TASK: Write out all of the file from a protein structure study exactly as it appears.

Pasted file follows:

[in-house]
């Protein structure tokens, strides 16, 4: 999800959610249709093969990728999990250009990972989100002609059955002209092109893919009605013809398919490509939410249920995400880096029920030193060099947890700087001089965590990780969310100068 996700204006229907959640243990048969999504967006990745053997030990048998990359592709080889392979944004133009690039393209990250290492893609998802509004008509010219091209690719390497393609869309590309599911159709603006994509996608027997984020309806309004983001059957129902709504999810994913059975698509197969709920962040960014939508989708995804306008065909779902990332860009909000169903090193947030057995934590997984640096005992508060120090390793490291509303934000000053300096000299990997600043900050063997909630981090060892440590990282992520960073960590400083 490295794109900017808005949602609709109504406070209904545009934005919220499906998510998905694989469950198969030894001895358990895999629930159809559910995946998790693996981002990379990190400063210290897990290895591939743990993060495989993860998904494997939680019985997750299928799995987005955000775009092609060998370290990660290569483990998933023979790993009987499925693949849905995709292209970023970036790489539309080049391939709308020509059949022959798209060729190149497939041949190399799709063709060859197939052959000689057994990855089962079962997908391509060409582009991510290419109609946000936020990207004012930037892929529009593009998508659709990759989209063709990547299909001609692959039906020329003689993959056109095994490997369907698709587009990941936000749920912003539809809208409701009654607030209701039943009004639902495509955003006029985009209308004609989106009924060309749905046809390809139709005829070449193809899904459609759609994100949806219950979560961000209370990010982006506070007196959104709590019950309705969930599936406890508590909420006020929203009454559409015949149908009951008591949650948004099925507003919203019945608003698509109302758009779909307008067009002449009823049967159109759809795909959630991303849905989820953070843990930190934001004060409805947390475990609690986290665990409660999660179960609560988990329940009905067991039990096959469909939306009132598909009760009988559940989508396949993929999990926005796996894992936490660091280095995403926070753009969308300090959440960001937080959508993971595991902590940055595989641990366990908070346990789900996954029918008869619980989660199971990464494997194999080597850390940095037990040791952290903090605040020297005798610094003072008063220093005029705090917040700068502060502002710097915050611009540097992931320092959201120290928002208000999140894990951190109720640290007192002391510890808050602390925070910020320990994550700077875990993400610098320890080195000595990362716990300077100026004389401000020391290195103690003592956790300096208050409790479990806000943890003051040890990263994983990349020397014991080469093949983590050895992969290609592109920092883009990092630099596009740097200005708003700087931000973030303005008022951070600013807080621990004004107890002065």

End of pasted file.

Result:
[in-house]
């Protein structure tokens, strides 16, 4: 999800959610249709093969990728999990250009990972989100002609059955002209092109893919009605013809398919490509939410249920995400880096029920030193060099947890700087001089965590990780969310100068 996700204006229907959640243990048969999504967006990745053997030990048998990359592709080889392979944004133009690039393209990250290492893609998802509004008509010219091209690719390497393609869309590309599911159709603006994509996608027997984020309806309004983001059957129902709504999810994913059975698509197969709920962040960014939508989708995804306008065909779902990332860009909000169903090193947030057995934590997984640096005992508060120090390793490291509303934000000053300096000299990997600043900050063997909630981090060892440590990282992520960073960590400083 490295794109900017808005949602609709109504406070209904545009934005919220499906998510998905694989469950198969030894001895358990895999629930159809559910995946998790693996981002990379990190400063210290897990290895591939743990993060495989993860998904494997939680019985997750299928799995987005955000775009092609060998370290990660290569483990998933023979790993009987499925693949849905995709292209970023970036790489539309080049391939709308020509059949022959798209060729190149497939041949190399799709063709060859197939052959000689057994990855089962079962997908391509060409582009991510290419109609946000936020990207004012930037892929529009593009998508659709990759989209063709990547299909001609692959039906020329003689993959056109095994490997369907698709587009990941936000749920912003539809809208409701009654607030209701039943009004639902495509955003006029985009209308004609989106009924060309749905046809390809139709005829070449193809899904459609759609994100949806219950979560961000209370990010982006506070007196959104709590019950309705969930599936406890508590909420006020929203009454559409015949149908009951008591949650948004099925507003919203019945608003698509109302758009779909307008067009002449009823049967159109759809795909959630991303849905989820953070843990930190934001004060409805947390475990609690986290665990409660999660179960609560988990329940009905067991039990096959469909939306009132598909009760009988559940989508396949993929999990926005796996894992936490660091280095995403926070753009969308300090959440960001937080959508993971595991902590940055595989641990366990908070346990789900996954029918008869619980989660199971990464494997194999080597850390940095037990040791952290903090605040020297005798610094003072008063220093005029705090917040700068502060502002710097915050611009540097992931320092959201120290928002208000999140894990951190109720640290007192002391510890808050602390925070910020320990994550700077875990993400610098320890080195000595990362716990300077100026004389401000020391290195103690003592956790300096208050409790479990806000943890003051040890990263994983990349020397014991080469093949983590050895992969290609592109920092883009990092630099596009740097200005708003700087931000973030303005008022951070600013807080621990004004107890002065």